I think I'll risk it. I'm pretty far north, almost Canada. It's not like I'm in Arizona or something where the sunlight is so powerful that people's blinds start to droop.
Good luck. Sunlight is pretty much sunlight so just keep an eye on your panel as time goes by.
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post #27 of 30 Old 01-15-2019, 07:29 PM
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Interrupting just on the grounds of question #1 . I have floor to ceiling windows in my living room. The entire far wall is glass. I've been using LED, i had the Vizio P Quantum for instance. But with LG offering uncompromised HDMI 2.1, I was going to go OLED for the first time. I take it based on the previous replies that the C9 won't suit? Yes, I have blinds but I do love natural sunlight and the view. Oh, and LG's lcds are trash so that isn't an option.

I really thought given the PQ and features, an OLED panel would be perfect. Didn't realize that pure nits were a possible obstacle until now.
Soooo, you're going to be enjoying your window "view" as you are watching an intriguing 4K HDR movie ? I say "Have at it then !"
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post #28 of 30 Old 01-15-2019, 08:47 PM
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Soooo, you're going to be enjoying your window "view" as you are watching an intriguing 4K HDR movie ? I say "Have at it then !"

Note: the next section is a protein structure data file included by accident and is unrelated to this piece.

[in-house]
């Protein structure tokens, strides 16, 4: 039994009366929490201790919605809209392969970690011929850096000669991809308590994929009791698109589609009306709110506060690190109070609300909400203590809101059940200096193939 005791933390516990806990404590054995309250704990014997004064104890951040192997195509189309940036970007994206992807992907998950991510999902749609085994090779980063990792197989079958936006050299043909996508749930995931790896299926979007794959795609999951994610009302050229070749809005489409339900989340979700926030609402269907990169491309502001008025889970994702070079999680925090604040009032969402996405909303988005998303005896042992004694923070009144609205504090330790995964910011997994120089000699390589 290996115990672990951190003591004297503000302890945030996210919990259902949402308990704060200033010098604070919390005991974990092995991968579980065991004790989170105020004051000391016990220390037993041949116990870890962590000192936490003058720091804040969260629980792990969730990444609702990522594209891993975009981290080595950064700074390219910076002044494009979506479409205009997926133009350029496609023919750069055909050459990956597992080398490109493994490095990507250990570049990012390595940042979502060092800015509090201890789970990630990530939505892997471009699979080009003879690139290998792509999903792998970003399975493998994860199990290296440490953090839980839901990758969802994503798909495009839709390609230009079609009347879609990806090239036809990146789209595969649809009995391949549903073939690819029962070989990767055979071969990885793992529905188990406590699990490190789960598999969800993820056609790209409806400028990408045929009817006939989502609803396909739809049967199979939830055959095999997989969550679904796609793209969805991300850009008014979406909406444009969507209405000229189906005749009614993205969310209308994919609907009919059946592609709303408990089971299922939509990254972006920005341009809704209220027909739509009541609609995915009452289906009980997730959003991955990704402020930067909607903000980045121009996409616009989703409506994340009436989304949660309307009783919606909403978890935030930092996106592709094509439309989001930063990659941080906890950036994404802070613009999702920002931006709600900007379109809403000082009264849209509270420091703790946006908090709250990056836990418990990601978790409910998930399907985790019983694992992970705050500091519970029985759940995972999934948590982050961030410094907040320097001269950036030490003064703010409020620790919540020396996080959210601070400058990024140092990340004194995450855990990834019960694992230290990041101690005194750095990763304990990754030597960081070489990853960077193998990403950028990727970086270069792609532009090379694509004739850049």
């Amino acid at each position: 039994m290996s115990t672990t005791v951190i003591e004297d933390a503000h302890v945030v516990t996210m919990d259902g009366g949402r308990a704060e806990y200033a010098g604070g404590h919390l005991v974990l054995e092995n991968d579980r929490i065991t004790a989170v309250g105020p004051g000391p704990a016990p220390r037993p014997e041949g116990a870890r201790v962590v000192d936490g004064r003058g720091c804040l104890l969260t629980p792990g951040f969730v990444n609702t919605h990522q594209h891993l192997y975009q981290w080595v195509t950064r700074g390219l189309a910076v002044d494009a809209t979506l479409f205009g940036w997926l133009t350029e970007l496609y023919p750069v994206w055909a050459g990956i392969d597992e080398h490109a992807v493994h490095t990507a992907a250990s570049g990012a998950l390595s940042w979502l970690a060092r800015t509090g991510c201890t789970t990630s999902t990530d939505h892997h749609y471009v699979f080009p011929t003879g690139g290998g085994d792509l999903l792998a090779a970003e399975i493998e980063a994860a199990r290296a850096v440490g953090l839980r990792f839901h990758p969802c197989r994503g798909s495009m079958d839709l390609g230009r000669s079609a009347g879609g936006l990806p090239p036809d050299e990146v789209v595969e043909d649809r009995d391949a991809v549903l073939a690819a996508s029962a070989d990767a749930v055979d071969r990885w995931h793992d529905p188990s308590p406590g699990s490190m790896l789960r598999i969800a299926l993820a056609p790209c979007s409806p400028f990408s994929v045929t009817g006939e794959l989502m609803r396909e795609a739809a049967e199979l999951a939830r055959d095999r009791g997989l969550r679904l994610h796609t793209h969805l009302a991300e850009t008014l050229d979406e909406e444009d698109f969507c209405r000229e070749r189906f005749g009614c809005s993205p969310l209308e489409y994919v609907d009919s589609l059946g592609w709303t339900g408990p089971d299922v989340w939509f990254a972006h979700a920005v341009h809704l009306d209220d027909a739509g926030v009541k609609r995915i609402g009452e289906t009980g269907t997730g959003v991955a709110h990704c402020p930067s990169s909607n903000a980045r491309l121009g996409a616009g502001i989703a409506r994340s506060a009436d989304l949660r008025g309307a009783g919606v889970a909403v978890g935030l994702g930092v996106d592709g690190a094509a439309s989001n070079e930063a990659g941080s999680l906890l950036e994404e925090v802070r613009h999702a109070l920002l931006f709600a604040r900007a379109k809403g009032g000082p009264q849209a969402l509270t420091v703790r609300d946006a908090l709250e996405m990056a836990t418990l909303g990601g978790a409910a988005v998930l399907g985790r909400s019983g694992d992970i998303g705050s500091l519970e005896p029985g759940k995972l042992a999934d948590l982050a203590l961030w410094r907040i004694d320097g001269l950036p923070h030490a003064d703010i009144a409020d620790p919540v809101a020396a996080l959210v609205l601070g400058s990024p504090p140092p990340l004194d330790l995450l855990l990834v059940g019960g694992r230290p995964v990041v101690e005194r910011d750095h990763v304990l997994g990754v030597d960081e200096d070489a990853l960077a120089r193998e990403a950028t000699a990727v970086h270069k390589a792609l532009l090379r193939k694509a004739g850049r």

Why does this possibility appear to disturb you so much? You're so vexed! Thanks for thinking so loftily of me and my tastes I suppose.

I never did mention what content I watch. An HDR or DV movie would likely be later on in the evening when sunlight isn't an issue and I can still enjoy the panaromic cityscape that irritates you so much as a backdrop. But when I'm home on an occasional Sunday, I tend to watch older (try Hollywood's golden age old) films with no HDR to speak of and often in need of remastering, watch futbol or MMA with friends, or play PS4 and no I'm not going to set some mood lighting to drink cider and eat snacks with friends in the afternoon. That's rather anal from my perspective and I doubt my friends would get it either.